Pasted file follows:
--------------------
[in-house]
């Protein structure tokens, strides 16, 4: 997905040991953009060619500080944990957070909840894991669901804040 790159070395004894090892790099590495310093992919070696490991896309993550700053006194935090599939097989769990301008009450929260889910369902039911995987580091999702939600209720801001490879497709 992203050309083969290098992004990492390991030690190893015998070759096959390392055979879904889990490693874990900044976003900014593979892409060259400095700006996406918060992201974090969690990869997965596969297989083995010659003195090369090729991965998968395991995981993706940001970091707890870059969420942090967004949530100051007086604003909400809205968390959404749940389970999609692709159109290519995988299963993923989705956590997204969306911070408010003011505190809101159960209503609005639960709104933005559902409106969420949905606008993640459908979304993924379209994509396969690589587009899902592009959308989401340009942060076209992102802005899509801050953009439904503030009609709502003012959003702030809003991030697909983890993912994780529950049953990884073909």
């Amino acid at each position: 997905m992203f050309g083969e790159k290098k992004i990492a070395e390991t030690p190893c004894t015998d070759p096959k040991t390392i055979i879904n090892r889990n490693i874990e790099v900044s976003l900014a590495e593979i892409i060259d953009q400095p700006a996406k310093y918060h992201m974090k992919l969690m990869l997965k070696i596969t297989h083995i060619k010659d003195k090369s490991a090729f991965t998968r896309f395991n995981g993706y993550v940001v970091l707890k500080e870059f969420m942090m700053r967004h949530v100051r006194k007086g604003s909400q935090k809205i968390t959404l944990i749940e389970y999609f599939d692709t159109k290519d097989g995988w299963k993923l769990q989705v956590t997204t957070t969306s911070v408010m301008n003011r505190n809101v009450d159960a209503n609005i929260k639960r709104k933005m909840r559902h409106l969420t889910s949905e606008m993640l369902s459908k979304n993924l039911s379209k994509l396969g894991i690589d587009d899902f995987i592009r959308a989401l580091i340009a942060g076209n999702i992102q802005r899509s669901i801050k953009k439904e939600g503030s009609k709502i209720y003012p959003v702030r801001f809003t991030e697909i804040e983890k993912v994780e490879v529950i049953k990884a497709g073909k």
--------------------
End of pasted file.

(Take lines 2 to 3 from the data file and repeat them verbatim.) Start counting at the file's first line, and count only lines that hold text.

């Protein structure tokens, strides 16, 4: 997905040991953009060619500080944990957070909840894991669901804040 790159070395004894090892790099590495310093992919070696490991896309993550700053006194935090599939097989769990301008009450929260889910369902039911995987580091999702939600209720801001490879497709 992203050309083969290098992004990492390991030690190893015998070759096959390392055979879904889990490693874990900044976003900014593979892409060259400095700006996406918060992201974090969690990869997965596969297989083995010659003195090369090729991965998968395991995981993706940001970091707890870059969420942090967004949530100051007086604003909400809205968390959404749940389970999609692709159109290519995988299963993923989705956590997204969306911070408010003011505190809101159960209503609005639960709104933005559902409106969420949905606008993640459908979304993924379209994509396969690589587009899902592009959308989401340009942060076209992102802005899509801050953009439904503030009609709502003012959003702030809003991030697909983890993912994780529950049953990884073909």
């Amino acid at each position: 997905m992203f050309g083969e790159k290098k992004i990492a070395e390991t030690p190893c004894t015998d070759p096959k040991t390392i055979i879904n090892r889990n490693i874990e790099v900044s976003l900014a590495e593979i892409i060259d953009q400095p700006a996406k310093y918060h992201m974090k992919l969690m990869l997965k070696i596969t297989h083995i060619k010659d003195k090369s490991a090729f991965t998968r896309f395991n995981g993706y993550v940001v970091l707890k500080e870059f969420m942090m700053r967004h949530v100051r006194k007086g604003s909400q935090k809205i968390t959404l944990i749940e389970y999609f599939d692709t159109k290519d097989g995988w299963k993923l769990q989705v956590t997204t957070t969306s911070v408010m301008n003011r505190n809101v009450d159960a209503n609005i929260k639960r709104k933005m909840r559902h409106l969420t889910s949905e606008m993640l369902s459908k979304n993924l039911s379209k994509l396969g894991i690589d587009d899902f995987i592009r959308a989401l580091i340009a942060g076209n999702i992102q802005r899509s669901i801050k953009k439904e939600g503030s009609k709502i209720y003012p959003v702030r801001f809003t991030e697909i804040e983890k993912v994780e490879v529950i049953k990884a497709g073909k």